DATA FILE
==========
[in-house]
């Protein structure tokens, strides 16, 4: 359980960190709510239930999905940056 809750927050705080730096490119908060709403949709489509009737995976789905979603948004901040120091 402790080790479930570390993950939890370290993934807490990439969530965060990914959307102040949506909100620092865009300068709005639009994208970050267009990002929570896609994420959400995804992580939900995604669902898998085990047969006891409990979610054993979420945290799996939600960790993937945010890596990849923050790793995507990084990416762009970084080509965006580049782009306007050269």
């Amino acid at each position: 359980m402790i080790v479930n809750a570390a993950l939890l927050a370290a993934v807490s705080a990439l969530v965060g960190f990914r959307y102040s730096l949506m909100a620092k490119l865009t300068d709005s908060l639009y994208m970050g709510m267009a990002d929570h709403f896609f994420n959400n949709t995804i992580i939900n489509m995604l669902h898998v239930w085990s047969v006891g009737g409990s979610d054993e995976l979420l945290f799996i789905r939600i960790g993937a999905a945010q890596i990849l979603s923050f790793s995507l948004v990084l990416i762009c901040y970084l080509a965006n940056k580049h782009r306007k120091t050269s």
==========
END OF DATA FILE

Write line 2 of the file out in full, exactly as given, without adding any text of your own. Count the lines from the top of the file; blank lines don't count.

């Protein structure tokens, strides 16, 4: 359980960190709510239930999905940056 809750927050705080730096490119908060709403949709489509009737995976789905979603948004901040120091 402790080790479930570390993950939890370290993934807490990439969530965060990914959307102040949506909100620092865009300068709005639009994208970050267009990002929570896609994420959400995804992580939900995604669902898998085990047969006891409990979610054993979420945290799996939600960790993937945010890596990849923050790793995507990084990416762009970084080509965006580049782009306007050269």